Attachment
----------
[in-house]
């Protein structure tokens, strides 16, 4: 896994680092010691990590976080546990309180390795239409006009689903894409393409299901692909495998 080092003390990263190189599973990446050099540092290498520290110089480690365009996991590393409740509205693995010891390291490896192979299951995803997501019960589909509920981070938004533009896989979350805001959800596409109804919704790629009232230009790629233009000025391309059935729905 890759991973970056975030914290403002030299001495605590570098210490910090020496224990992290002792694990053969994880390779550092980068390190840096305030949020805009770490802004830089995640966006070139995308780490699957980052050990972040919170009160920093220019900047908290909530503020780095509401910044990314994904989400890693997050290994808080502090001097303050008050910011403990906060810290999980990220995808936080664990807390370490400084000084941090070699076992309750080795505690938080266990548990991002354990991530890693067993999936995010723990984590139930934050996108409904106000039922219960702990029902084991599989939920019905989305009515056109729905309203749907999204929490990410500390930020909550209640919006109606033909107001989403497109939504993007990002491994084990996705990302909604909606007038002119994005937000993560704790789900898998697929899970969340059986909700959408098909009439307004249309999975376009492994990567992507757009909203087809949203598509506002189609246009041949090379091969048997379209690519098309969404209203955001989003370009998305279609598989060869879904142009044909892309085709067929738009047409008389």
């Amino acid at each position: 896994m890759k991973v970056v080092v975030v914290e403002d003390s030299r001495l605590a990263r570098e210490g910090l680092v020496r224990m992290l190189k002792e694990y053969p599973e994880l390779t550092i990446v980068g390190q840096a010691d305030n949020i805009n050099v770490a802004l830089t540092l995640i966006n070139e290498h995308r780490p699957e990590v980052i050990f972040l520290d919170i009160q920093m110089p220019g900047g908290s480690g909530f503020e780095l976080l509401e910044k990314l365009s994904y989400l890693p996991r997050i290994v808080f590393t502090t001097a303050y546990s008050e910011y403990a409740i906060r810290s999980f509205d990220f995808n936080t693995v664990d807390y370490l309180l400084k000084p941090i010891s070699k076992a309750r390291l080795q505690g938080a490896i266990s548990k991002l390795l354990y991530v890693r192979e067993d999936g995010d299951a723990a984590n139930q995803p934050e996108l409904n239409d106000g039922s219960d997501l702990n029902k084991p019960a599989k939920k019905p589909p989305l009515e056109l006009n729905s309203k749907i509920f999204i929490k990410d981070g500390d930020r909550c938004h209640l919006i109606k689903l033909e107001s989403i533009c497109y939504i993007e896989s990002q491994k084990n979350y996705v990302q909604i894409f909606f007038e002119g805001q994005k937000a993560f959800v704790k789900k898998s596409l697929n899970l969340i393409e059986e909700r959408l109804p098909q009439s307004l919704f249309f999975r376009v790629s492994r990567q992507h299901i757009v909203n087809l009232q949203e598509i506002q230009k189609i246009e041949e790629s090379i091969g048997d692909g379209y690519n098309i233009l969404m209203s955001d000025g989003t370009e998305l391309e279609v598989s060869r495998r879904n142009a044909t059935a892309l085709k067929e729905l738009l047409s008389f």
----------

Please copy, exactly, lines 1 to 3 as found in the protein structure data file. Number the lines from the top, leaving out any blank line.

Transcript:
[in-house]
């Protein structure tokens, strides 16, 4: 896994680092010691990590976080546990309180390795239409006009689903894409393409299901692909495998 080092003390990263190189599973990446050099540092290498520290110089480690365009996991590393409740509205693995010891390291490896192979299951995803997501019960589909509920981070938004533009896989979350805001959800596409109804919704790629009232230009790629233009000025391309059935729905 890759991973970056975030914290403002030299001495605590570098210490910090020496224990992290002792694990053969994880390779550092980068390190840096305030949020805009770490802004830089995640966006070139995308780490699957980052050990972040919170009160920093220019900047908290909530503020780095509401910044990314994904989400890693997050290994808080502090001097303050008050910011403990906060810290999980990220995808936080664990807390370490400084000084941090070699076992309750080795505690938080266990548990991002354990991530890693067993999936995010723990984590139930934050996108409904106000039922219960702990029902084991599989939920019905989305009515056109729905309203749907999204929490990410500390930020909550209640919006109606033909107001989403497109939504993007990002491994084990996705990302909604909606007038002119994005937000993560704790789900898998697929899970969340059986909700959408098909009439307004249309999975376009492994990567992507757009909203087809949203598509506002189609246009041949090379091969048997379209690519098309969404209203955001989003370009998305279609598989060869879904142009044909892309085709067929738009047409008389």
């Amino acid at each position: 896994m890759k991973v970056v080092v975030v914290e403002d003390s030299r001495l605590a990263r570098e210490g910090l680092v020496r224990m992290l190189k002792e694990y053969p599973e994880l390779t550092i990446v980068g390190q840096a010691d305030n949020i805009n050099v770490a802004l830089t540092l995640i966006n070139e290498h995308r780490p699957e990590v980052i050990f972040l520290d919170i009160q920093m110089p220019g900047g908290s480690g909530f503020e780095l976080l509401e910044k990314l365009s994904y989400l890693p996991r997050i290994v808080f590393t502090t001097a303050y546990s008050e910011y403990a409740i906060r810290s999980f509205d990220f995808n936080t693995v664990d807390y370490l309180l400084k000084p941090i010891s070699k076992a309750r390291l080795q505690g938080a490896i266990s548990k991002l390795l354990y991530v890693r192979e067993d999936g995010d299951a723990a984590n139930q995803p934050e996108l409904n239409d106000g039922s219960d997501l702990n029902k084991p019960a599989k939920k019905p589909p989305l009515e056109l006009n729905s309203k749907i509920f999204i929490k990410d981070g500390d930020r909550c938004h209640l919006i109606k689903l033909e107001s989403i533009c497109y939504i993007e896989s990002q491994k084990n979350y996705v990302q909604i894409f909606f007038e002119g805001q994005k937000a993560f959800v704790k789900k898998s596409l697929n899970l969340i393409e059986e909700r959408l109804p098909q009439s307004l919704f249309f999975r376009v790629s492994r990567q992507h299901i757009v909203n087809l009232q949203e598509i506002q230009k189609i246009e041949e790629s090379i091969g048997d692909g379209y690519n098309i233009l969404m209203s955001d000025g989003t370009e998305l391309e279609v598989s060869r495998r879904n142009a044909t059935a892309l085709k067929e729905l738009l047409s008389f």